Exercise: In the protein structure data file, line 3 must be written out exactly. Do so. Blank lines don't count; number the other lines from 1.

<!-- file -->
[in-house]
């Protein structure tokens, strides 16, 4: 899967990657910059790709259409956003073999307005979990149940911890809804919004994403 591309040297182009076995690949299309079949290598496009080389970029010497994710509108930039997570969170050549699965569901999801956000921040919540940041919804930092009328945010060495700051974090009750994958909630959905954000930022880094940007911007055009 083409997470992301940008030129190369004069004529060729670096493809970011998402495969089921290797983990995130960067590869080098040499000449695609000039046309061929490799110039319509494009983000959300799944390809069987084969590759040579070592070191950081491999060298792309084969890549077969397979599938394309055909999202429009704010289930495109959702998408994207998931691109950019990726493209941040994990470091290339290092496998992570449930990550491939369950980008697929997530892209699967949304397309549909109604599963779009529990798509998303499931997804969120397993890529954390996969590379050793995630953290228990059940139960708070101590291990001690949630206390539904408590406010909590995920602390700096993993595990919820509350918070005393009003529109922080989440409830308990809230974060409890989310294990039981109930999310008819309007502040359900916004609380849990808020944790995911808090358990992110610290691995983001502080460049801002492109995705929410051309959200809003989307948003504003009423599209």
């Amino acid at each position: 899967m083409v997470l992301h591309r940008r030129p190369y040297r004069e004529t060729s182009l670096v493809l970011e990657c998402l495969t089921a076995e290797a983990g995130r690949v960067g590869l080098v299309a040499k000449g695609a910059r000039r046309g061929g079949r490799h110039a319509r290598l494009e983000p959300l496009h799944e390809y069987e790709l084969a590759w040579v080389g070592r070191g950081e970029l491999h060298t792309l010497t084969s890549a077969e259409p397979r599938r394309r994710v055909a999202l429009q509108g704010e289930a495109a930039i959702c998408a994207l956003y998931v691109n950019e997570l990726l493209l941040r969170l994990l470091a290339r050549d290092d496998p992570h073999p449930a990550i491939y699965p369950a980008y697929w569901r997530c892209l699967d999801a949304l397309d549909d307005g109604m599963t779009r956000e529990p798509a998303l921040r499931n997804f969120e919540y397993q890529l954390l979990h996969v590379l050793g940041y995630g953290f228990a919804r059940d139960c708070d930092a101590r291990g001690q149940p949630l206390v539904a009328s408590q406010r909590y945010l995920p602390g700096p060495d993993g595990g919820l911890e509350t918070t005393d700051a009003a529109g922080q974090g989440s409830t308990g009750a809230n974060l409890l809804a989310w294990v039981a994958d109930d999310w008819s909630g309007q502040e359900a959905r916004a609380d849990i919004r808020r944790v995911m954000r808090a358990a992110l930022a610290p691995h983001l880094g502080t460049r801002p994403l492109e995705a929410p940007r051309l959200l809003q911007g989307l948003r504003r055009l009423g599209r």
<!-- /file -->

């Amino acid at each position: 899967m083409v997470l992301h591309r940008r030129p190369y040297r004069e004529t060729s182009l670096v493809l970011e990657c998402l495969t089921a076995e290797a983990g995130r690949v960067g590869l080098v299309a040499k000449g695609a910059r000039r046309g061929g079949r490799h110039a319509r290598l494009e983000p959300l496009h799944e390809y069987e790709l084969a590759w040579v080389g070592r070191g950081e970029l491999h060298t792309l010497t084969s890549a077969e259409p397979r599938r394309r994710v055909a999202l429009q509108g704010e289930a495109a930039i959702c998408a994207l956003y998931v691109n950019e997570l990726l493209l941040r969170l994990l470091a290339r050549d290092d496998p992570h073999p449930a990550i491939y699965p369950a980008y697929w569901r997530c892209l699967d999801a949304l397309d549909d307005g109604m599963t779009r956000e529990p798509a998303l921040r499931n997804f969120e919540y397993q890529l954390l979990h996969v590379l050793g940041y995630g953290f228990a919804r059940d139960c708070d930092a101590r291990g001690q149940p949630l206390v539904a009328s408590q406010r909590y945010l995920p602390g700096p060495d993993g595990g919820l911890e509350t918070t005393d700051a009003a529109g922080q974090g989440s409830t308990g009750a809230n974060l409890l809804a989310w294990v039981a994958d109930d999310w008819s909630g309007q502040e359900a959905r916004a609380d849990i919004r808020r944790v995911m954000r808090a358990a992110l930022a610290p691995h983001l880094g502080t460049r801002p994403l492109e995705a929410p940007r051309l959200l809003q911007g989307l948003r504003r055009l009423g599209r």